From out of the sky, Soviet, Nicaraguan, and Cuban troops begin landing on the football field of a Colorado high school. In a few seconds, the paratroopers have attacked the school and sent a group of teenagers fleeing into the mountains. Armed only with hunting rifles, pistols, and bows and arrows, the teens struggle to survive the bitter winter and the Soviet K.G.B. patrols hunting for them. Eventually, trouble arises when they kill a group of Soviet soldiers on patrol in the highlands. Soon they will wage their own guerrilla warfare against the invading Soviet troops under the banner of "Wolverines!"Written by
The U.S. flag in the classroom at the start of the movie, and other scenes, is a forty-eight-star flag. This was the flag during World War II, and a symbolic reference for a movie portraying the start of World War III. See more »
When Robert saws the barrel off his shotgun, the sound does not match his actions. See more »
I've yet to see a serious review of John Milius' magnum opus, Red Dawn. For the most part, the liberal critics dismiss any discussion of its technical and dramatic strengths and instead focus entirely on the message. The thrust of complaints against Milius and Red Dawn amount to probably some of the most disingenuous criticisms in cinematic history. They critics argue that the audience should reject whatever Milius was trying to say (he's a conservative and board member of the NA) because the scenario is NOT REALISTIC and just a propaganda vehicle. I've always wondered how liberals, who draw the line at "it's bad" when it comes to understanding war, have the gall to judge the credulity of any piece in the genre.
My main objection with the Left's attack on "Red Dawn" is their refusal to acknowledge that Milius' focus on the Wolverines represents only a snapshot of a far larger, broader story the remains ever present in the background. When critics complain about how incredulous it is for the Soviets and their Latin allies to attack a small town in Colorado, they purposely misunderstand the message Milius explicitly delivered through the Wolverine's conversation with Col. Tanner--these kids are only a small set of actors in a much larger war.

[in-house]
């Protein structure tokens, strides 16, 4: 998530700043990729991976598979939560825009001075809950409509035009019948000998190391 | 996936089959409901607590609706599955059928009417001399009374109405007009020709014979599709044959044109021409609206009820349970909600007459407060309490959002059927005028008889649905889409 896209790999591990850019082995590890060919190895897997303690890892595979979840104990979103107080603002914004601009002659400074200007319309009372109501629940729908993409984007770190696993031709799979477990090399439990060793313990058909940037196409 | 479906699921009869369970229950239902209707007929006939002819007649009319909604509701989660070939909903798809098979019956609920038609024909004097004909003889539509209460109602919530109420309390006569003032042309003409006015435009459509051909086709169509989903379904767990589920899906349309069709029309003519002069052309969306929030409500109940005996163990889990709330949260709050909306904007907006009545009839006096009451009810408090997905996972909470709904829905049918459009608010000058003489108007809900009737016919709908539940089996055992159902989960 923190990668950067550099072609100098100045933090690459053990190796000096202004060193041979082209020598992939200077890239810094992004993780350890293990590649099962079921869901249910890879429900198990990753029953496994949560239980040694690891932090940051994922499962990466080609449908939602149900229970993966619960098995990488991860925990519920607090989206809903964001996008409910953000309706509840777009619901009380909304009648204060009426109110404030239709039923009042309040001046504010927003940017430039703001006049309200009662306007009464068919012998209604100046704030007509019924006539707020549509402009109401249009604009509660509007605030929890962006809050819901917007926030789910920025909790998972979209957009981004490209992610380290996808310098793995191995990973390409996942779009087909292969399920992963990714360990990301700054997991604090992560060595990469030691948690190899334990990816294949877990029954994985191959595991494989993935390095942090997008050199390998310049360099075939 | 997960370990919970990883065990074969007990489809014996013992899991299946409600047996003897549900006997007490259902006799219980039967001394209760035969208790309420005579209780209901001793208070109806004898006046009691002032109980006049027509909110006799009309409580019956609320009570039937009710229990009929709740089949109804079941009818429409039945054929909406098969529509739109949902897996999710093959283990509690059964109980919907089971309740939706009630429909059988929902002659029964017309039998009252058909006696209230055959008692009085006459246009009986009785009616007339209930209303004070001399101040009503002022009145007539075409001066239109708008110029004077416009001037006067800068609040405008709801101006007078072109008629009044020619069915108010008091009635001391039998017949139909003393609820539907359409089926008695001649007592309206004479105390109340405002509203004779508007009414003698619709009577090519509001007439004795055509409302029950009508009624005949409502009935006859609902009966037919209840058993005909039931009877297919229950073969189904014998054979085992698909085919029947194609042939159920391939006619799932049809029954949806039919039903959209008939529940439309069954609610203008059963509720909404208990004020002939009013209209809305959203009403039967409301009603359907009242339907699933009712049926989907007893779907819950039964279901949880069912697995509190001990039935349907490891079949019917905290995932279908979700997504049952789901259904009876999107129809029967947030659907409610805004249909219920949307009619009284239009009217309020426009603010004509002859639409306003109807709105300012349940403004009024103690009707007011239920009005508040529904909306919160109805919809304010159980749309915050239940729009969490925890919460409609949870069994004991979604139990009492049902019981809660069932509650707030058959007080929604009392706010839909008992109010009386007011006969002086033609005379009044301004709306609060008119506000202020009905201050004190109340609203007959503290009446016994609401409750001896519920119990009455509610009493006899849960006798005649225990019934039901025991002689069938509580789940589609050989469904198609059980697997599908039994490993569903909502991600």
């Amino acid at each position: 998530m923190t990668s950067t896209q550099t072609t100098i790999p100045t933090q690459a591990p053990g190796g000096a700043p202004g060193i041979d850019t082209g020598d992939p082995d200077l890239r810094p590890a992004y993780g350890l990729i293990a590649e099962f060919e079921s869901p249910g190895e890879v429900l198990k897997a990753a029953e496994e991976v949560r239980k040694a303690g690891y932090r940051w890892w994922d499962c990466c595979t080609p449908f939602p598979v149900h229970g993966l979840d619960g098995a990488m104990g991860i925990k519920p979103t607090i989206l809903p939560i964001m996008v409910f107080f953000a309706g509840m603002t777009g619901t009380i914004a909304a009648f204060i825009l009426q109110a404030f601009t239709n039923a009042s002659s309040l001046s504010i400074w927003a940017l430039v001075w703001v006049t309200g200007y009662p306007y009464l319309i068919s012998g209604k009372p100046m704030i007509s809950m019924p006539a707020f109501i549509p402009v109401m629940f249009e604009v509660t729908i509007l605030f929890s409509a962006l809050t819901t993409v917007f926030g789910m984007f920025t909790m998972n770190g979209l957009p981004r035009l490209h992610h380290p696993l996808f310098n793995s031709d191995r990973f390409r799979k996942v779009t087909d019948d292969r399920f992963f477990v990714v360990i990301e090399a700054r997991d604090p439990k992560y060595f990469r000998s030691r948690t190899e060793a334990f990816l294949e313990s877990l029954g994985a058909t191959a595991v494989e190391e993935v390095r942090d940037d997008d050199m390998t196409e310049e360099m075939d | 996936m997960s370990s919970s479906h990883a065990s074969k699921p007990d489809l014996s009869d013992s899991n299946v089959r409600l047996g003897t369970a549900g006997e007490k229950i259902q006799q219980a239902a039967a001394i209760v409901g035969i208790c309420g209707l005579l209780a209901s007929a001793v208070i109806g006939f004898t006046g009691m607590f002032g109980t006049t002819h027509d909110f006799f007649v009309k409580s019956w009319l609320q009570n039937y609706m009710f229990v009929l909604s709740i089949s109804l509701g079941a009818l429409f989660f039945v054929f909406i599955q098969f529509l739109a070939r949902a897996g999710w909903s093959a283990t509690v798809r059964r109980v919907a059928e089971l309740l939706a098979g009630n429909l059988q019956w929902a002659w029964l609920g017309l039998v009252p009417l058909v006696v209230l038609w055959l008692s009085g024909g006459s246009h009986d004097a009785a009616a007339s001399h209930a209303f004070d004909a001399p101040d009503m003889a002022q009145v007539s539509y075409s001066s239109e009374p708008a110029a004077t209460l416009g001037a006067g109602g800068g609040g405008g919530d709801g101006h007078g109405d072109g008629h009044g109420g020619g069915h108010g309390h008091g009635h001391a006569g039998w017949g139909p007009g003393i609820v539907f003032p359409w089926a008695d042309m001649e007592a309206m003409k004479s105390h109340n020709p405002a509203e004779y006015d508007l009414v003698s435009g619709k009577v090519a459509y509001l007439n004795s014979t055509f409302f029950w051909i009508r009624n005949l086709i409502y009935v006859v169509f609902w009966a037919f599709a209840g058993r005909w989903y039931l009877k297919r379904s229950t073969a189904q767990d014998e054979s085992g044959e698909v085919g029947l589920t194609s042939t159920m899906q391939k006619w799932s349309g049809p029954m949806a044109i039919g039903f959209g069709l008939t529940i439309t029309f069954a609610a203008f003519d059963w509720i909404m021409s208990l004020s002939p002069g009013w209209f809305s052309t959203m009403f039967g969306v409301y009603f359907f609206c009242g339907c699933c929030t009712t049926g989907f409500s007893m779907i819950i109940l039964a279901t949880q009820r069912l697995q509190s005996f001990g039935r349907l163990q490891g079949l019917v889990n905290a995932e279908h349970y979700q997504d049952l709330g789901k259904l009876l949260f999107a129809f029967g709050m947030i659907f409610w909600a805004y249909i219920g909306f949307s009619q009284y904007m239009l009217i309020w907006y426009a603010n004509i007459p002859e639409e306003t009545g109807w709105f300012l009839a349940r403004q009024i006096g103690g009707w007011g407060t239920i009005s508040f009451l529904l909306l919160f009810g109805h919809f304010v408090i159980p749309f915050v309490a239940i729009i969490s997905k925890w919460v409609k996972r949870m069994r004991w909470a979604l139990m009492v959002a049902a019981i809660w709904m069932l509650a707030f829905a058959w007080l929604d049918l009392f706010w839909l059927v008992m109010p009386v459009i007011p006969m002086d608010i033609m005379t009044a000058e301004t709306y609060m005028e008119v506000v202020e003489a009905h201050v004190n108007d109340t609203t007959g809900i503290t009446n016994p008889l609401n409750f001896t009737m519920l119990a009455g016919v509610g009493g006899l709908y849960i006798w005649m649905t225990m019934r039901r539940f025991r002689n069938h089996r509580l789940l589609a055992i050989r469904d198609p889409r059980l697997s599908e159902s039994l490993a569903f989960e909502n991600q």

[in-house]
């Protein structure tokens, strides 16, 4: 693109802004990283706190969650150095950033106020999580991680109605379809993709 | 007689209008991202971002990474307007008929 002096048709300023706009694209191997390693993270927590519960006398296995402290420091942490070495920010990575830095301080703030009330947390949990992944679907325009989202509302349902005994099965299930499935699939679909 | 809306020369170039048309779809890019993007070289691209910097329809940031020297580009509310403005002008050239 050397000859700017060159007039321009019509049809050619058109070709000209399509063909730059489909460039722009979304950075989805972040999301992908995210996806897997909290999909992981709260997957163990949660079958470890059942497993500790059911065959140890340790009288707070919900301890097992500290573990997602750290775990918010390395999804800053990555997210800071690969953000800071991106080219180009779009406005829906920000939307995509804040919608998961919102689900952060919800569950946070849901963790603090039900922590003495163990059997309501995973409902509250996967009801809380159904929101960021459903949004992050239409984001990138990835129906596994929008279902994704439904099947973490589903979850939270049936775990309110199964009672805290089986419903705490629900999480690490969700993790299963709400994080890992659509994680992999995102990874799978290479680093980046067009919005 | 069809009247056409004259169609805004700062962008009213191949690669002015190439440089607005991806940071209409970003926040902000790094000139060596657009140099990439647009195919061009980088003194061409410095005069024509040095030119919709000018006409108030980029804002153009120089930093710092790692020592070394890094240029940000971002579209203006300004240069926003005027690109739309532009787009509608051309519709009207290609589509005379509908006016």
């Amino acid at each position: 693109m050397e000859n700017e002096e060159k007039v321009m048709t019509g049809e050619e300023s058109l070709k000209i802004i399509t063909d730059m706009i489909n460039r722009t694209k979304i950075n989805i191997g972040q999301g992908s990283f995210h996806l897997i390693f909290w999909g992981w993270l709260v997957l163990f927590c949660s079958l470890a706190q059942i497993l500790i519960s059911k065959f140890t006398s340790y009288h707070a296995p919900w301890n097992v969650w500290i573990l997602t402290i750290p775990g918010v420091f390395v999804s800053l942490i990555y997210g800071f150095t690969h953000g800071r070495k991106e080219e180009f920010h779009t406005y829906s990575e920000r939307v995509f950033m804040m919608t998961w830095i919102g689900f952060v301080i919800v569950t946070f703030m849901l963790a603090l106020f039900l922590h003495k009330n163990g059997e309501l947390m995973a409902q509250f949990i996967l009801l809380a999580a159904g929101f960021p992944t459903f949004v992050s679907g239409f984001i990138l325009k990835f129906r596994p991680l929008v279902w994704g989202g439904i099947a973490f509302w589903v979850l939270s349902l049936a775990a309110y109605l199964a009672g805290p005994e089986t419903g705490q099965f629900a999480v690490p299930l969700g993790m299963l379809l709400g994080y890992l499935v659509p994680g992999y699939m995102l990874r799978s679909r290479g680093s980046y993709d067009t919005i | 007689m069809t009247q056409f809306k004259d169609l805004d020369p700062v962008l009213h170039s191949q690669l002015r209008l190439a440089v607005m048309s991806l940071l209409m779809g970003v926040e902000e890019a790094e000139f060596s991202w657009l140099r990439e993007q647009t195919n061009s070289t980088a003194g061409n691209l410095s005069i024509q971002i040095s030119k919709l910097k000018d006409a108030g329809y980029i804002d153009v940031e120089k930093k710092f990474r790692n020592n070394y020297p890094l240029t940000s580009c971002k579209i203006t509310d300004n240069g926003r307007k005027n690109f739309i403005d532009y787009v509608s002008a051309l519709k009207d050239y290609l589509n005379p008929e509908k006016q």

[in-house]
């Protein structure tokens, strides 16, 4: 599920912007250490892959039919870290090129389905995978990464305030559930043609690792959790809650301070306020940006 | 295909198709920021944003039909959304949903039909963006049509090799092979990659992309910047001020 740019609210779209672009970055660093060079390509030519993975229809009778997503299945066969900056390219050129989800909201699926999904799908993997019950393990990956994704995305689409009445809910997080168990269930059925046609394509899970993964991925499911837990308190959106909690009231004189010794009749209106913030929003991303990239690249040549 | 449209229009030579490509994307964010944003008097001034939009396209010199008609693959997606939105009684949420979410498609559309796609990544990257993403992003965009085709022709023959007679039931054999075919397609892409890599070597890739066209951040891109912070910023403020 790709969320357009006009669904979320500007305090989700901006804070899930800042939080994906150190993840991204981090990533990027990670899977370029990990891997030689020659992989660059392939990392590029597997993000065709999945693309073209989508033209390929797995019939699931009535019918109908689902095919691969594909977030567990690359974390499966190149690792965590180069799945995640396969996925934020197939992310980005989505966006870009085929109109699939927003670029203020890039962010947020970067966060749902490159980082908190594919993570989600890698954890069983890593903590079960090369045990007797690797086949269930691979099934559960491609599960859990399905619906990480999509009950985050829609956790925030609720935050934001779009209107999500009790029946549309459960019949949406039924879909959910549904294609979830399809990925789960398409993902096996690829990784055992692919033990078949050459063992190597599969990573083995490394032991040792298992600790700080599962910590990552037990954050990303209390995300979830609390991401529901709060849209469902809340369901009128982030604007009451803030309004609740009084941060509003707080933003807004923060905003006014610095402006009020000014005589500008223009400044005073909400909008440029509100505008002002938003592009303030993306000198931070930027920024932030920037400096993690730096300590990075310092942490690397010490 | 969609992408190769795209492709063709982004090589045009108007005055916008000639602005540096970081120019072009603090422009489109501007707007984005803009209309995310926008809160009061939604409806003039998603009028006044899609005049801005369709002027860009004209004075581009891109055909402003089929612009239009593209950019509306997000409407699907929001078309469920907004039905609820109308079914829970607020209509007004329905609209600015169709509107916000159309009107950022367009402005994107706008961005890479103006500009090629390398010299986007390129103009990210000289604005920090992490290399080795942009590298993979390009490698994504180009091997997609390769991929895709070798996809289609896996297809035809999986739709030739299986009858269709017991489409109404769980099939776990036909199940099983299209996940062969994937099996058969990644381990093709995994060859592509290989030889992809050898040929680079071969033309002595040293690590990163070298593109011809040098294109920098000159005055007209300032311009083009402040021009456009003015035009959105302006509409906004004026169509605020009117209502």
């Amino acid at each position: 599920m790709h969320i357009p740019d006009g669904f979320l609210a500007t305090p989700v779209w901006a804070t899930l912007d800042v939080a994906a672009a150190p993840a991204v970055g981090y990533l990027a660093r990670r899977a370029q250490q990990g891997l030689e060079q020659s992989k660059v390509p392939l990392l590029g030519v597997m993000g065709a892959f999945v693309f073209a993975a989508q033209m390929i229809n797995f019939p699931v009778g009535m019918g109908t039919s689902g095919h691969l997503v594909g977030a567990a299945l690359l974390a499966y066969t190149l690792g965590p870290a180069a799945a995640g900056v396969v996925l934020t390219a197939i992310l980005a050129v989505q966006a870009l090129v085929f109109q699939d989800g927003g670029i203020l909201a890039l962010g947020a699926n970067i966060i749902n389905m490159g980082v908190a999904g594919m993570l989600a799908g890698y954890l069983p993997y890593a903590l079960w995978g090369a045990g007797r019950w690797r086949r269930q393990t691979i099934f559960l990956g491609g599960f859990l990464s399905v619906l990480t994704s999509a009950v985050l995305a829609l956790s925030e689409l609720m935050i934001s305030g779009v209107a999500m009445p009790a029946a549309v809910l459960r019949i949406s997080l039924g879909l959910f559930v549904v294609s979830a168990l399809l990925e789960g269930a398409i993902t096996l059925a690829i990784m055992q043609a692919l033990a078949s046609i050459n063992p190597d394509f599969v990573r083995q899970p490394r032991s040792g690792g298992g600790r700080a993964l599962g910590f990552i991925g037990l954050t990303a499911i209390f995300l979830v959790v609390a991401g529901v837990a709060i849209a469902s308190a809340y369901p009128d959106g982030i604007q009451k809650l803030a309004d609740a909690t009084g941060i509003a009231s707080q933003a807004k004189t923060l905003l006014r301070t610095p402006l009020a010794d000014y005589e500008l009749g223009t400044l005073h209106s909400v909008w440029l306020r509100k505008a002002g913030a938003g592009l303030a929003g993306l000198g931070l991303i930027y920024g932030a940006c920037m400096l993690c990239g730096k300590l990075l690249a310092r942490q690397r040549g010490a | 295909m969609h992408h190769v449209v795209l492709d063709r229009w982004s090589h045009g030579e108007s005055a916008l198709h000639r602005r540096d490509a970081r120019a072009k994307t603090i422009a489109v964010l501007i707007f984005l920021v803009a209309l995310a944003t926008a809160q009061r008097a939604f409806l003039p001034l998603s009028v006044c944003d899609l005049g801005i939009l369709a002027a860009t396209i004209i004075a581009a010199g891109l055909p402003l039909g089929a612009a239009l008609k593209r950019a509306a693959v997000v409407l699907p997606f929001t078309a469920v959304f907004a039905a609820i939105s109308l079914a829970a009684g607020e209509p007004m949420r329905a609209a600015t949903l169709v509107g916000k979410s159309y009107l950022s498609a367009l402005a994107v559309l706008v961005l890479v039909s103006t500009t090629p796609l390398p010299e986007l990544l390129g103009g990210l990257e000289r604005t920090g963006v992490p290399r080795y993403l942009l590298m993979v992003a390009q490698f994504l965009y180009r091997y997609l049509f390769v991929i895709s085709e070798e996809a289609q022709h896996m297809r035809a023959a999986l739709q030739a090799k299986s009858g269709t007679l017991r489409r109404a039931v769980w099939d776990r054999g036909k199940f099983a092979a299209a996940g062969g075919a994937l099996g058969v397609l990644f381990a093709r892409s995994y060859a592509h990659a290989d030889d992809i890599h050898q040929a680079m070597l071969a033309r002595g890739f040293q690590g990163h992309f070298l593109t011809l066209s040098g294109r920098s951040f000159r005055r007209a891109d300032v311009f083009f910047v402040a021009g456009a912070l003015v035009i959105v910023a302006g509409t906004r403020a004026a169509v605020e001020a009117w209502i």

It doesn't take that much of a mental exercise necessary to justify the period's well thought out belief that the Soviets could exploit their adventures in Latin America to invade the United States. Between Vietnam and the "nuclear freeze" movement, right before the Reagan build up, the West was essentially in retreat throughout the entire globe. Whether or not the Soviets could've succeeded in this gamble is another debate, but "Red Dawn" is a story of extraordinary times and circumstances albeit with careful attention to the real world.
Even so, the focus on the realism of Red Dawn's background story is an attempt to get away from the really other stunning aspects of the film. You may disagree with the conservative themes in this film, but one thing John Milius does very well is let his views flow naturally from the experiences of his characters and the realities of war. There is no Rush Limbaugh avatar reaching into the film to preach through Patrick Swayze or Harry Dean Stanton, something Aaron Sorkin can't help but injecting into the endless banter that has become staple to the "The West Wing."
The most clever critics realize that thematically Red Dawn is a success, so they go after the acting -- after all, that's where half of Milius' conservative propaganda is coming from. Yet more often than not they dismiss this important part of the film's success without a single attempt to specify their objections. You might ask what people should expect in the way of expressions and dialogue from high school kids who've been conditioned into guerillas , and I can't say that the kids in the "Lord of the Flies" featured the timely emoting that we see from say Swayze's character when they first arrive in the mountains. The terse, yet clearly emotional and meaningful chatter between the Wolverines is strikingly credible, and surpassed only by Harry Dean Stanton's powerful performance as a Midwestern blue collar thrown into a detention center and Ron O'Neal's slow yet well paced descent into disillusionment with his tiny slice of the war.
There's wide agreement that the cinematics were decent given the budget involved and the technology of the time. The art direction apparantly was so successful that two CIA case officers were alarmed by the attention to detail given to the T-72 main battle tank mock ups. Over all, Red Dawn maybe one of the most original, well done pieces from the 1980s.
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